Wide-Body XK120

1951 Jaguar XK120 Cabriolet by Autenrieth

Offered by Oldtimer Galerie | Gstaad, Switzerand | December 29, 2017

Photo – Oldtimer Galerie

British sports cars are known for being small and having cramped quarters for driver and passenger. The Jaguar XK120 was no exception. Introduced in 1948, it was Jaguar’s first post-war sports car and it was unlike anything else on the road at the time.

It was powered by a 160 horsepower, 3.4-liter straight-six. The “120” in the car’s name referred to it’s top speed in mph. It was lauded as “the world’s fastest production car,” which was largely marketing B.S. as a pre-war Model J Duesenberg could supposedly do 130+ (but I guess that wasn’t classified as a “production” car?).

Anyway, about those cramped quarters. This car was ordered new by a man in Frankfurt, Germany. He didn’t like the way he fit inside of it, so he shipped it to Autenrieth in Darmstadt and they built a wider body for the car, enlarging the passenger compartment to make it roomier. Strangely, the body was built in two halves by two different teams and then joined when placed on the car. If there was a reality competition show about coachbuilding, this is how it would be done. You can apparently still see the seam under the hood.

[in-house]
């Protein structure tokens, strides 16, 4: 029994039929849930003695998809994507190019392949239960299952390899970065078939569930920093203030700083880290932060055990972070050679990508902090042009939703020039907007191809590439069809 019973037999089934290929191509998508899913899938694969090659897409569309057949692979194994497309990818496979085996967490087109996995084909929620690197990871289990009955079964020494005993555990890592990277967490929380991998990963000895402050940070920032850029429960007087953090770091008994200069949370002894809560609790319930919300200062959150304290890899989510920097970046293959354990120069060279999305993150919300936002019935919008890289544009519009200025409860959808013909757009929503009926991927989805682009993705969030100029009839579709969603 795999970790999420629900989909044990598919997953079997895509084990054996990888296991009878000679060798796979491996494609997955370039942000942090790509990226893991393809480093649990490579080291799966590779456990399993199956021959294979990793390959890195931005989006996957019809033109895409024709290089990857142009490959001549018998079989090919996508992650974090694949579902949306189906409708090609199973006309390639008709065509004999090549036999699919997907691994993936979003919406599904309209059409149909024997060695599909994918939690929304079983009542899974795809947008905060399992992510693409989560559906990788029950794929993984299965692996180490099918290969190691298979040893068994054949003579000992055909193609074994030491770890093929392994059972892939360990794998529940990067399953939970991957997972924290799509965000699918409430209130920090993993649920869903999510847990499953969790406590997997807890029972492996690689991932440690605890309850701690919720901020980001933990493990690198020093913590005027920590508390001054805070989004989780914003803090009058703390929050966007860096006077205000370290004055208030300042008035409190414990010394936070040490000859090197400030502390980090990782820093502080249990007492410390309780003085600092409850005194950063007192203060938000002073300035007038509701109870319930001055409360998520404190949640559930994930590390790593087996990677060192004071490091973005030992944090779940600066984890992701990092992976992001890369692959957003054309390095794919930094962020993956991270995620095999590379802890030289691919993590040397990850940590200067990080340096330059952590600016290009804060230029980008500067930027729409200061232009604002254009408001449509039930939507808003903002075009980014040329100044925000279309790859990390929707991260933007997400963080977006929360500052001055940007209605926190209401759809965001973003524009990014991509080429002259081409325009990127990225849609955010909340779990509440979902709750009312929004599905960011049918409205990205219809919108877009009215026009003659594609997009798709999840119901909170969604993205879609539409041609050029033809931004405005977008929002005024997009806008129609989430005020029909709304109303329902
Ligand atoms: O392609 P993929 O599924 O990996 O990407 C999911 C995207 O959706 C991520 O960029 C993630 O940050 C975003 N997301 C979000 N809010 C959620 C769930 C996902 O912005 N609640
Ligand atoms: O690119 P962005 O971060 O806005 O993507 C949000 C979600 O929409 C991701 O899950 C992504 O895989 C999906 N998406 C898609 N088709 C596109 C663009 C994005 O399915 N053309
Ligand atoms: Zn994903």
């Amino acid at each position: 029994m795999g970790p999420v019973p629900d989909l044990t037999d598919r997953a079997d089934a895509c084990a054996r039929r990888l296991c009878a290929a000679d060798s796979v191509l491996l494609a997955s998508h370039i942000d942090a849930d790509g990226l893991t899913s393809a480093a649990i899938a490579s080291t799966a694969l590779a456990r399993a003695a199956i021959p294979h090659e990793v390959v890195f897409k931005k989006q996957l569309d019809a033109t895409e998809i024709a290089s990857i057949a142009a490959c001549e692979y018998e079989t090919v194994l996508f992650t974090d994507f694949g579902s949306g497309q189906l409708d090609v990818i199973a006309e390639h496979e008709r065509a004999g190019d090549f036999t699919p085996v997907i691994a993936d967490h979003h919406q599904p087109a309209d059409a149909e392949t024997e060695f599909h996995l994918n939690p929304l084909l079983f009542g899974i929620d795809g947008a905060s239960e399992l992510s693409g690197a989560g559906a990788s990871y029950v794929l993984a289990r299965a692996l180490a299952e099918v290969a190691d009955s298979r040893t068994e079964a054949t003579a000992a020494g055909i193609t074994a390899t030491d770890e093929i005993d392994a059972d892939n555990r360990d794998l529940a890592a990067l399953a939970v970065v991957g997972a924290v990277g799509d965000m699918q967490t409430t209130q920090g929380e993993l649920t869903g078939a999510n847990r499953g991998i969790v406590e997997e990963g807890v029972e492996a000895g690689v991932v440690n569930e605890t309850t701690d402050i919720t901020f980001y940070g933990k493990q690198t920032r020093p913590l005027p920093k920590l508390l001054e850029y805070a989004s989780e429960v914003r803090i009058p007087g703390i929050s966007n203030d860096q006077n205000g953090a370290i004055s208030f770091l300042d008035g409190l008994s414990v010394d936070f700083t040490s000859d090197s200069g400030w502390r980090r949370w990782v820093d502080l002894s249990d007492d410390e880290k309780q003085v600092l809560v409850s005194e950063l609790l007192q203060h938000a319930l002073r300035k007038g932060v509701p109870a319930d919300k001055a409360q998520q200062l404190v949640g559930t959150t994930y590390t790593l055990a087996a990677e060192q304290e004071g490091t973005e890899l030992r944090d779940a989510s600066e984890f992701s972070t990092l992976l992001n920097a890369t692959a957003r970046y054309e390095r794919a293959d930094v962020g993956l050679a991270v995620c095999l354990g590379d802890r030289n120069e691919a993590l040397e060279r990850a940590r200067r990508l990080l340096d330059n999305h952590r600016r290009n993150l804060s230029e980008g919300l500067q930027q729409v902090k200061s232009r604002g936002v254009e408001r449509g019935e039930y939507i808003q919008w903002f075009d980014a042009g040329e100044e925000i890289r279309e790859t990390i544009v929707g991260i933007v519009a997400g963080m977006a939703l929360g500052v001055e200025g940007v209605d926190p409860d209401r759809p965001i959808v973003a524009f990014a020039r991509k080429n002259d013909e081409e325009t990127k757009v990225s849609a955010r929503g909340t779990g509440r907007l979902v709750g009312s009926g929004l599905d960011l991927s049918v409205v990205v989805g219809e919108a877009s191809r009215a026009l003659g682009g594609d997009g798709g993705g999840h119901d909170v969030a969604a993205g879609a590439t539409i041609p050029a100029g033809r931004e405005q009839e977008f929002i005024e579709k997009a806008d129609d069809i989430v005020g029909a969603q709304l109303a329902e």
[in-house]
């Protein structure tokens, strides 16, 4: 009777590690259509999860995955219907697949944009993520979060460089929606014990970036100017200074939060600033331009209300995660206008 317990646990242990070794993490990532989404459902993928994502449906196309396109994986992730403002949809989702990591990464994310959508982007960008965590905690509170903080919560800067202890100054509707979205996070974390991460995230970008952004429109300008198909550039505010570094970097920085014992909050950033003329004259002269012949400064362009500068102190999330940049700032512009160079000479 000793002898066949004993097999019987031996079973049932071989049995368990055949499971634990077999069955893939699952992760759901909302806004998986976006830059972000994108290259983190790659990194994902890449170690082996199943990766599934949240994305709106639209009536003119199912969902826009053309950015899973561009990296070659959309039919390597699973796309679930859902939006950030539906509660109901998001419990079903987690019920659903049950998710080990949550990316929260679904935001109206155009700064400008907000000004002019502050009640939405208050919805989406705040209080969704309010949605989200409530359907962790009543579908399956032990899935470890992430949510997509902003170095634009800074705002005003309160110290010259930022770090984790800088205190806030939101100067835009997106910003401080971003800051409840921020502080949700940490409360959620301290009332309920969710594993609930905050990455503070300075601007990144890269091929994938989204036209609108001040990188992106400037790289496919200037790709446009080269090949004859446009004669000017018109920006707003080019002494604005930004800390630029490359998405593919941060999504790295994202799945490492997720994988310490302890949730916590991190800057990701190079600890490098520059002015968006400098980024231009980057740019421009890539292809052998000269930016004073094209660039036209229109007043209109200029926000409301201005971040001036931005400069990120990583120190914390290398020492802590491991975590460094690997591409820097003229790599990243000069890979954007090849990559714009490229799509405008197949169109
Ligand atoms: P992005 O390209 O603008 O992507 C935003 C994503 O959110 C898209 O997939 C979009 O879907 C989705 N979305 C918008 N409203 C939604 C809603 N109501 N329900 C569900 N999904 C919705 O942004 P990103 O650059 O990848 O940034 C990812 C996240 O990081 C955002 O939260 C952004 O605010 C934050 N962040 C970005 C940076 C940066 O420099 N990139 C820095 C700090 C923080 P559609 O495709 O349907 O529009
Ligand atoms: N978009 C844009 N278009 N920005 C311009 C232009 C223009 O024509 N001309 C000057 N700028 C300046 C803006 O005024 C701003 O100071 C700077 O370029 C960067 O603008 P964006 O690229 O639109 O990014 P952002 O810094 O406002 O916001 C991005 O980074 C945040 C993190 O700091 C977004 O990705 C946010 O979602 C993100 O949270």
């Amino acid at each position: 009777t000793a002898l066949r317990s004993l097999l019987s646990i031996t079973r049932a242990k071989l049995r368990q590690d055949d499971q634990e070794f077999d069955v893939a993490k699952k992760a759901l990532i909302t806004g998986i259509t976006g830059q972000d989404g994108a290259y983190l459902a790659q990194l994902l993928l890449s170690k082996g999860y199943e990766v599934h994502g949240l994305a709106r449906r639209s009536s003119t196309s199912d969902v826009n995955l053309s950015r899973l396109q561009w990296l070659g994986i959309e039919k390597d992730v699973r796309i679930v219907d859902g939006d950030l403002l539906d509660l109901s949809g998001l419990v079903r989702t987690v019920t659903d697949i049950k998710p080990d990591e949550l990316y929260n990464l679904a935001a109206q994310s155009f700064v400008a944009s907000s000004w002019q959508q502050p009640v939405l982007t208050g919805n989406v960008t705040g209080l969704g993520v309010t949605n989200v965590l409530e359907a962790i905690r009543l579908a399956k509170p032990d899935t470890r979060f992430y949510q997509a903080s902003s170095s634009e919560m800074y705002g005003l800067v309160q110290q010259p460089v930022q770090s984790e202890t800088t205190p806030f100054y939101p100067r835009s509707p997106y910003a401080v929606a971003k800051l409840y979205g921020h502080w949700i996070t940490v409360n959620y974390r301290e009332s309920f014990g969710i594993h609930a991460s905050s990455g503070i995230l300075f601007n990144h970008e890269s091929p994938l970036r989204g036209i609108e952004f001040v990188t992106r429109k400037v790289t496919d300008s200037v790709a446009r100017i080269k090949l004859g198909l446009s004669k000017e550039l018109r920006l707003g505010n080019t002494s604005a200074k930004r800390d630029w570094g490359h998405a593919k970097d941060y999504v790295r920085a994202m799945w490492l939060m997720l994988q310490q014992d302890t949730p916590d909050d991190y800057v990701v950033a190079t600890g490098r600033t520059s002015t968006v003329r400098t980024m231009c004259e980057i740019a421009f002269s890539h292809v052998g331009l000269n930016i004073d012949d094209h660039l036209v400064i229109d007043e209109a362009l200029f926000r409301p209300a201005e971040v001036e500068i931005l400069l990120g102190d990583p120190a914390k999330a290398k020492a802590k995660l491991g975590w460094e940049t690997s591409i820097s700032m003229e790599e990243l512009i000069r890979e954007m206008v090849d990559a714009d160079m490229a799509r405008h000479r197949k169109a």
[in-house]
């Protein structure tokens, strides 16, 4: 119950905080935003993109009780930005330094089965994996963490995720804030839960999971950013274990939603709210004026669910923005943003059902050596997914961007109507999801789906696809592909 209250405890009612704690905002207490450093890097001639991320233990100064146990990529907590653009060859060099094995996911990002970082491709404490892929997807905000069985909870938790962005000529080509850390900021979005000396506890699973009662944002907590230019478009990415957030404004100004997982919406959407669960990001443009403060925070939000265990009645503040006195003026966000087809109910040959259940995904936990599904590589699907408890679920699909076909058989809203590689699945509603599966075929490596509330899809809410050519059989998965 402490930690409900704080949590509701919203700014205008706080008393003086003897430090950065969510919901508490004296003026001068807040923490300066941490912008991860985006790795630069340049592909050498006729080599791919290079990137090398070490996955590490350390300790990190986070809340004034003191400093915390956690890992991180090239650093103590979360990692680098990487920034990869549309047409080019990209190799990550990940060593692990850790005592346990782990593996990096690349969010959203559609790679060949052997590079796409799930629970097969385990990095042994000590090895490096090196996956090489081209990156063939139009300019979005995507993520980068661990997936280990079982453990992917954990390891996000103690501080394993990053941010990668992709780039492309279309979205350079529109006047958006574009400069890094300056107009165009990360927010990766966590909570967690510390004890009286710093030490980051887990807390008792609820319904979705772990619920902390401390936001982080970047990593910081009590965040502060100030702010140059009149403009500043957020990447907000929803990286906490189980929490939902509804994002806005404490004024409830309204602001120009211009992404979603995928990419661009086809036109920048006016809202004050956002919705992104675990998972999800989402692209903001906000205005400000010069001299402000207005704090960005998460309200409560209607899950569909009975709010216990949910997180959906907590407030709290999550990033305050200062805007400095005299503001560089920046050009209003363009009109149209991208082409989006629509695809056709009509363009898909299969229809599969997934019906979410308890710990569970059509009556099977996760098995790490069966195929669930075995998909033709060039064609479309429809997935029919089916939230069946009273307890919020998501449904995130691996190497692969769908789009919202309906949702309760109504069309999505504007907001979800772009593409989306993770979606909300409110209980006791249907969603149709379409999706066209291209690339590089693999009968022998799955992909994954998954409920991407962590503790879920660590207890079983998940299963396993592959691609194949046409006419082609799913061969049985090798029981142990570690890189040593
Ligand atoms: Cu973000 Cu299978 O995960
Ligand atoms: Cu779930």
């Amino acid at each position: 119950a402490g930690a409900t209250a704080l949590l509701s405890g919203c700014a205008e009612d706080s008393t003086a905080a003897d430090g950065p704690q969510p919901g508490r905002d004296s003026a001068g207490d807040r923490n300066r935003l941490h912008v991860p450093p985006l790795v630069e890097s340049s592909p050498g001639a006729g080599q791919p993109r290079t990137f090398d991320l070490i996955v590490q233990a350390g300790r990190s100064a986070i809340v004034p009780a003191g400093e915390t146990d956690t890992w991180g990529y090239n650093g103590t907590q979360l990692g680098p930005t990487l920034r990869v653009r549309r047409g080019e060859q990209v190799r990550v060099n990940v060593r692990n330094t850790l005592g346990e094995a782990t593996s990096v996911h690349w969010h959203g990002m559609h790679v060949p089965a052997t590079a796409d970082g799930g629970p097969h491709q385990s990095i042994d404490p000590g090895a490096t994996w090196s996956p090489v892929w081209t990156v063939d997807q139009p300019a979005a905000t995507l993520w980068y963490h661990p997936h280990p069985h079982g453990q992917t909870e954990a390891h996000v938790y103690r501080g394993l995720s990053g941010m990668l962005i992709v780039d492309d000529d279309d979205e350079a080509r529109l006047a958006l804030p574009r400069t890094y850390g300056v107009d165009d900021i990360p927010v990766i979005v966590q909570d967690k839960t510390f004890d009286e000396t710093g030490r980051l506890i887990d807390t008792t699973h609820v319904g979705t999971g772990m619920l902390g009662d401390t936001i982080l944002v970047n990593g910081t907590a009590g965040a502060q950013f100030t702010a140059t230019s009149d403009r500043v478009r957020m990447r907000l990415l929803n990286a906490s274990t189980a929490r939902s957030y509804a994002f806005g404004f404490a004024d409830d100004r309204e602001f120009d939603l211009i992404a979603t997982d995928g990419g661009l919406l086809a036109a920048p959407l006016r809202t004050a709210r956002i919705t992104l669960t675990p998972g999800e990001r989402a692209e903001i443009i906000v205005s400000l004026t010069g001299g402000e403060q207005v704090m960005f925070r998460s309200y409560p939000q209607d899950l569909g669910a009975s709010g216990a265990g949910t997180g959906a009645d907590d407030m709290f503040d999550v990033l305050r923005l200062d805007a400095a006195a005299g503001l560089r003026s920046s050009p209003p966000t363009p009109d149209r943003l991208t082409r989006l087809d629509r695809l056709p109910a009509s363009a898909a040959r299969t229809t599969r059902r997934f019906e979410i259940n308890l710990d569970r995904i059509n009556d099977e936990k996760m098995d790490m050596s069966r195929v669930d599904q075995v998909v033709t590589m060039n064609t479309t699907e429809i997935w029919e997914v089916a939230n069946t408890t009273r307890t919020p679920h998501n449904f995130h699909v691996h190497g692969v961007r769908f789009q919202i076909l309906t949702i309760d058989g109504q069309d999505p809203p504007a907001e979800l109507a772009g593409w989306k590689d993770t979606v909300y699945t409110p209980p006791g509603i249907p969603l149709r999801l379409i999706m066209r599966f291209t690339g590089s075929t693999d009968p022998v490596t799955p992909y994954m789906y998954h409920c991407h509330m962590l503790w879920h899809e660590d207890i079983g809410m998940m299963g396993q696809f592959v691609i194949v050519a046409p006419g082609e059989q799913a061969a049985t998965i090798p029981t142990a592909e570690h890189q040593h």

Autenrieth planned to build eight of these, but this was the only one completed as it brought with it an immense cost. It may still look like a stock XK120, but it is indeed different. Discovered in 1990 after 25 years of disuse, it was restored between 1991 and 1994 and again between 2010 and 2012, when the original engine was re-installed. This one-off Jag will be one of the last cars sold at auction in 2017. Click here for more info and here for more from this sale.

Yummy Motors XCT-R

2009 Yummy Motors XCT-R

Offered by Oldtimer Galerie Toffen | Zurich, Switzerland | June 17, 2017

Photo – Oldtimer Galerie Toffen

We’ll just go ahead and address it up front: “Yummy Motors” is one of the strangest names for a car company we’ve ever heard. They are – or more likely, were – a Swiss-based company and their website offers precious little information.

Their XCT-R is a Caterham-based sports car with a more enclosed passenger compartment. It’s a coupe with McLaren F1-style bat-wing doors. There’s a 2.3-liter six-cylinder engine under the long-looking hood that makes 200 horsepower. Caterhams are very sporty, well-driving cars so this one should be too.